While I'm on my soapbox, I think that Clavia should consider two other enhancements. One is relatively simple: to be able to type parameter values from the keyboard; the other would be for user-definable configurations — building blocks of, say, half a dozen modules — that you could use to create larger architectures more quickly.

  Using The Delays  
  The Modular's delay lines are extremely short (maximum length, 2.65mS — approximately 1/400th of a second) because there is no RAM in the Modular other than that which is integral to the DSPs themselves. Why Clavia restricted the Modular in this way is a mystery but, whatever the reason, it means that there are no recognisable echoes lurking within it. Indeed, used conventionally, the delay time is only adequate for effects such as comb filtering.

Perhaps the most innovative use for the Delays is to construct primitive physical models. You do this by invoking a number of Delays simultaneously and using mixers to feed their outputs back upon themselves. Carefully set up, these then act as resonators and produce audio-frequency outputs. If you then control the delay times using the keyboard you can 'play' the resulting pitches as you would a self-oscillating filter.

Next, you can add further looped Delays to act as static resonators (like the wood of a violin, or the bore of a wind instrument). If you then combine both sets of Delays... well, it's probably a horrible noise, but with practice, you can generate some very interesting sounds. I love the irony of this: you are configuring a powerful DSP model of an analogue synthesizer to imitate in analogue fashion the powerful digital methods used to imitate 'real' analogue instruments. Delicious!



The Nord Modular may be inspired by traditional modular synthesis, but it reaches way, way beyond the confines of '60s and '70s modular synthesis. For every Moog-like sound lurking within it, there are a thousand new sounds beyond the dreams of a traditional synth. However, complex as it can be, the Modular is a doddle to understand and program. Almost before you open the manual (which is far better than most) you can simply mess around until you stumble across something interesting. Of course, you can cheat, sticking with the 600 factory patches, or by downloading any of the thousands available on the Internet. But what a waste that would be!

I think that the best way to summarise the Mac/Modular combination is like this: it's the synth most likely to make you a social outcast. I doubt that there's an owner anywhere that hasn't slipped out of bed, donned headphones, and indulged in a few wee hours of gratuitous experimentation.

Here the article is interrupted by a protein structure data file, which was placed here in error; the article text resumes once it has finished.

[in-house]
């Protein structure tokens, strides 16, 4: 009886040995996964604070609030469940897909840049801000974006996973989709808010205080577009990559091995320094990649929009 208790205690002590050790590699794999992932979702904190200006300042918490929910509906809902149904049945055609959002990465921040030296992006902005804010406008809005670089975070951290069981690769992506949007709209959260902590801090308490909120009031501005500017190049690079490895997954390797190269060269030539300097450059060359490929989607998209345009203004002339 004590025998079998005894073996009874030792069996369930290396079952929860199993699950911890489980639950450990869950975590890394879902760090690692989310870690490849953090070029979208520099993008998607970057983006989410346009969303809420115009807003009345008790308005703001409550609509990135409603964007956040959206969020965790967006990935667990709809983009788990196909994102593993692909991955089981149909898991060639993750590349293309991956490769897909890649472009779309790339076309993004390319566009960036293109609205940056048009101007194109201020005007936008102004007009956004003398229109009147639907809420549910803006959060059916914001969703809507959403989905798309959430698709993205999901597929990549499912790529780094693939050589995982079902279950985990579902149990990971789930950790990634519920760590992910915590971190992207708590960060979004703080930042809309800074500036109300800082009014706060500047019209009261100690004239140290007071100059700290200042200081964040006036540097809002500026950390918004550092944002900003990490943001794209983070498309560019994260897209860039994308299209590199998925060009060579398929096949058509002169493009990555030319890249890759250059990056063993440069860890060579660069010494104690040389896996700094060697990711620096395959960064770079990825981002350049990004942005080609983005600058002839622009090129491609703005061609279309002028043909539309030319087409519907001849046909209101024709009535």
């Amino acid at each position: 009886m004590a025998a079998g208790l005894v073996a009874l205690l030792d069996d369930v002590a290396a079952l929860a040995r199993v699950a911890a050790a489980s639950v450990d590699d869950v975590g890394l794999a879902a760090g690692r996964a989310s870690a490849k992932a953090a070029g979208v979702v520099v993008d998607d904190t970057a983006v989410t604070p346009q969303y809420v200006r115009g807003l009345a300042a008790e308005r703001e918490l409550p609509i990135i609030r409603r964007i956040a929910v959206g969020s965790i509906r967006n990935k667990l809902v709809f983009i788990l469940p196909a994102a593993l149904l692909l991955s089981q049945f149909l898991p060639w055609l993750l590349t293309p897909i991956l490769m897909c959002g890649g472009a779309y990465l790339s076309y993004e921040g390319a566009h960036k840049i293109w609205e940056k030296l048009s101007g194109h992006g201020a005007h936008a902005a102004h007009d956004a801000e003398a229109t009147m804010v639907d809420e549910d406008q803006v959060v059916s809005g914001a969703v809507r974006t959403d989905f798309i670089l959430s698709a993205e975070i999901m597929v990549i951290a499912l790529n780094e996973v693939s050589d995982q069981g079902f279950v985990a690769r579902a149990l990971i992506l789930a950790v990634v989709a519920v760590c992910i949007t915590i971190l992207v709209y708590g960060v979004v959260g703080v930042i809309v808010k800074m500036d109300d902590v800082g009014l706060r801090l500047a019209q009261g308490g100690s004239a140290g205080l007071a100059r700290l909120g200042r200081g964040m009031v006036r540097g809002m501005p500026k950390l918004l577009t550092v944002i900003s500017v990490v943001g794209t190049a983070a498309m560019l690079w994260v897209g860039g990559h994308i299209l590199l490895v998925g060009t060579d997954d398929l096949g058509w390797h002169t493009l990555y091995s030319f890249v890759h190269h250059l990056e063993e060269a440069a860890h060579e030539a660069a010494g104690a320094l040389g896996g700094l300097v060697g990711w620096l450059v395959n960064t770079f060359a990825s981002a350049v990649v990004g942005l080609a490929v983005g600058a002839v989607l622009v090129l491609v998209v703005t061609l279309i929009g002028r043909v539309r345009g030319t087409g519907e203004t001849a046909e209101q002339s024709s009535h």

Mind you, if your prime purpose for owning a polysynth is conventional songwriting or accompaniment, the Modular is probably not the instrument for you. If, on the other hand, sound design excites you (as it does me) you'll soon be addicted. Sure, instant gratification is not always on the menu, but long-term satisfaction is almost guaranteed. Just don't blame me when your friends complain that they haven't seen you for months.

  Nord Modular Keyboard And Modular Rack:
• Polyphony: Minimum 4 voices, maximum 32 (depending upon patch complexity).
• Multitimbrality: 4-part.
• Operating System: Held in Flash ROM, upgradeable from PC or Mac.
• Memories: Up to 891, depending upon patch complexity.
• Data: 96kHz sampling rate, with 24-bit resolution.
• MIDI: In/Out only.
• MIDI Controllers: All parameters transmit and receive MIDI CCs.
• Hardware controllers: 18 user-assignable knobs, plus dedicated function buttons.
• Screen: 2 x 16-character LCD.
• Audio Inputs: Dual 16-bit, 48kHz analogue inputs.
• Audio Outputs: Four assignable outputs with 18-bit DACs, 96kHz sampling frequency.
• Control Inputs: Control pedal, Sustain or ON/Off pedal inputs.
• Keyboard: Two-octave, velocity-sensitive (keyboard version only, of course).

MicroModular Differences:
• Polyphony: Typical maximum 4 voices (depending upon patch complexity).
• Hardware controllers: 3 user-assignable knobs, plus one user-assignable button.
• Screen: 2 x 7-segment LED.
• Memories: 99.


Keyboard £1299; Rack £1149; MicroModular £375; Modular DSP upgrade £329. Prices include VAT.